|Read excerpts from Myron Brinig’s Singermann and This Man Is My Brother.|
Yiddish-spouting, table-thumping Moses Singermann isn’t the only big personality in Singermann, Myron Brinig’s 1929 debut novel. Each of Moses’s children seems to be doing his or her own thing: His eldest son hooks up with a Jew turned proselytizing Christian Scientist; the handsomest of the boys comes under the spell of a lively gentile prostitute who resists domestication; and the pretty daughter falls for a Russian barber who romances her so poetically that he should be wearing a sign that reads I Will Soon Be Dumping You. At least one of the sons is clearly gay: Harry has a secret cache of lipstick and rouge. And given the fact that another son, Louis, spends an awful lot of time fantasizing about what color Christmas ornaments he’ll use in the store windows, I assume he is gay, too. Ultimately though, Brinig just makes Louis artistic and deeply assimilated, which I guess exposes me as an old-school conclusion-jumper. As it turns out, the youngest son, Michael—the character based on Brinig himself—is the one who shares Harry’s inclinations, but that isn’t revealed until This Man Is My Brother, Brinig’s 1932 Singermann sequel.
Brinig in Taos, New Mexico, 1933
As a slice of early 20th century Jewish American life, Singermann is similar, in certain ways, to classic immigrant tales such as Mary Antin’s Promised Land and Abraham Cahan’s The Rise of David Levinsky, with one crucial difference: Brinig’s setting is not the grimy streets of the Lower East Side, but Silver Bow, Montana, a stand-in for Brinig’s hometown, the famously not-scenic Butte. Back when it was first published, a London Times critic mentioned Brinig along with Thomas Wolfe as a rising literary star. But I’d never heard of Brinig until a month ago.
This is odder than it sounds. In the early 1980s, my parents collaborated on an illustrated social history, now in its 11th printing, called Pioneer Jews: A New Life In The Far West. At the time, my parents talked of little else. I’m not sure what my three siblings recall, but to me it’s pretty hard to forget hearing my parents laugh about their weirder entries such as Jew Jess, a Butte-based opium addict and prostitute who was such a compulsive pickpocket she once lifted a lapel pin off of a judge who’d just exonerated her. Dinner conversations at our house were like some all-Jewish version of HBO’s Deadwood: history suddenly felt exciting, dangerous, even crackpot-filled, instead of moldy and airless. True, my parents were researching an earlier period—from the late 16th century through the turn of the 20th—but their interest had always extended to all things Western and Jewish. If a book as authentic-feeling as Singermann had been around when I was growing up, I am sure I would have at least leafed through it. But somehow Brinig never came up.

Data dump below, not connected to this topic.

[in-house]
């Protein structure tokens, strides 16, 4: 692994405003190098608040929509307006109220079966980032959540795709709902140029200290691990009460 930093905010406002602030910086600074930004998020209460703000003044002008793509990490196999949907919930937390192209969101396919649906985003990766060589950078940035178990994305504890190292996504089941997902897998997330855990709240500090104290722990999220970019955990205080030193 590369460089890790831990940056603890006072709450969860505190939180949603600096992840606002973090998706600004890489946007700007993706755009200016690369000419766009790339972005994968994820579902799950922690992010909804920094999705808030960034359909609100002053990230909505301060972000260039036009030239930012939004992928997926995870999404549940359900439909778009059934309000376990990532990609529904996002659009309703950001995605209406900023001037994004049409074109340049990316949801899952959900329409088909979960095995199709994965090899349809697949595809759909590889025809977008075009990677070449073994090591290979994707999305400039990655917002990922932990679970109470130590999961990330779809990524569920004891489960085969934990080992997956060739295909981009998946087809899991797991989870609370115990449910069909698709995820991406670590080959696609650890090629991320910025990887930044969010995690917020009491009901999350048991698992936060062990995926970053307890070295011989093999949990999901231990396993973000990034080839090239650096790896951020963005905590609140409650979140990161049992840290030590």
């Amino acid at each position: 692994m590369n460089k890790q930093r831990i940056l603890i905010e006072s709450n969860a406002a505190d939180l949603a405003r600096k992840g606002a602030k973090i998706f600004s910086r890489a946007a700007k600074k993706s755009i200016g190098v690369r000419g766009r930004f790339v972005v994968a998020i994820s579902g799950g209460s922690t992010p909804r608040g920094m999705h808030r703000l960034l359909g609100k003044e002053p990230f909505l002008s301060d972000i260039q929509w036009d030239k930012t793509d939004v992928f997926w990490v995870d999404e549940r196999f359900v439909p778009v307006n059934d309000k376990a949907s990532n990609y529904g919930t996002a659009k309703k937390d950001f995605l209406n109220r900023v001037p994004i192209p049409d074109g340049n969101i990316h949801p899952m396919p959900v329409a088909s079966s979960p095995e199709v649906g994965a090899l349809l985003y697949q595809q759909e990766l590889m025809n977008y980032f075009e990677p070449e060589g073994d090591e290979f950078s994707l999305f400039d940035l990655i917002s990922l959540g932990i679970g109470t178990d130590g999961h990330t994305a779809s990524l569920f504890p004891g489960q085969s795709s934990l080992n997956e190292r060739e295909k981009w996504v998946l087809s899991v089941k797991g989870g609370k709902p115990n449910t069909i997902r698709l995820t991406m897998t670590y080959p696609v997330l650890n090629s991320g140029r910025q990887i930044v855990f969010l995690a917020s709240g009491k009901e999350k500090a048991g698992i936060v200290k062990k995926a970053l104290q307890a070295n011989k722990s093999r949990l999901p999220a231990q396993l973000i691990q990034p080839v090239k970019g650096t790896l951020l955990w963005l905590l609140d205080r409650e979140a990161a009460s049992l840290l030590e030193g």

Myron Brinig was born in Minneapolis on Dec. 22, 1896. Three years later, his family moved to the Big Sky state so his father could open a dry goods business. At 17, he escaped Montana’s unforgiving remoteness, moving to Manhattan to study writing for a couple of years at New York University.
Brinig’s house in Butte, Montana
In 1916, as a junior, he transferred to Columbia, only to be drafted into the army a year later and stationed for the remainder of World War I in Washington state and on the Oregon coast. After he was discharged in late 1918, he took jobs reading scripts for a few film studios in Fort Lee, New Jersey and began writing short stories for literary magazines. He would never return to college or, for that matter, Montana (except for the rare visit to his family). Home was Manhattan, San Francisco, Taos—cities where he felt he could live his life as a gay Jewish intellectual in mere semi-secrecy, unlike Butte, where the closet door was firmly shut.
So why, then, is Harry, the overtly gay sibling, the least interestingly written character in Singermann? Each of the sensitive young man’s five brothers—even the one who prefers to get pummeled until he’s flat-faced rather than admit he’s a third-rate boxer—is drawn with a more self-assured tone and seem to have more life; Brinig even appears to understand them better. On the other hand, the Singermann books are filled with autobiographical touches—Brinig’s father, just like Moses Singermann, was a Romanian émigré with five kids, all of whom were expected to clerk at the family store. One could argue that Harry’s vague rendering is indicative of Brinig wanting to document the true landscape of his life as richly as possible without outing himself in the process.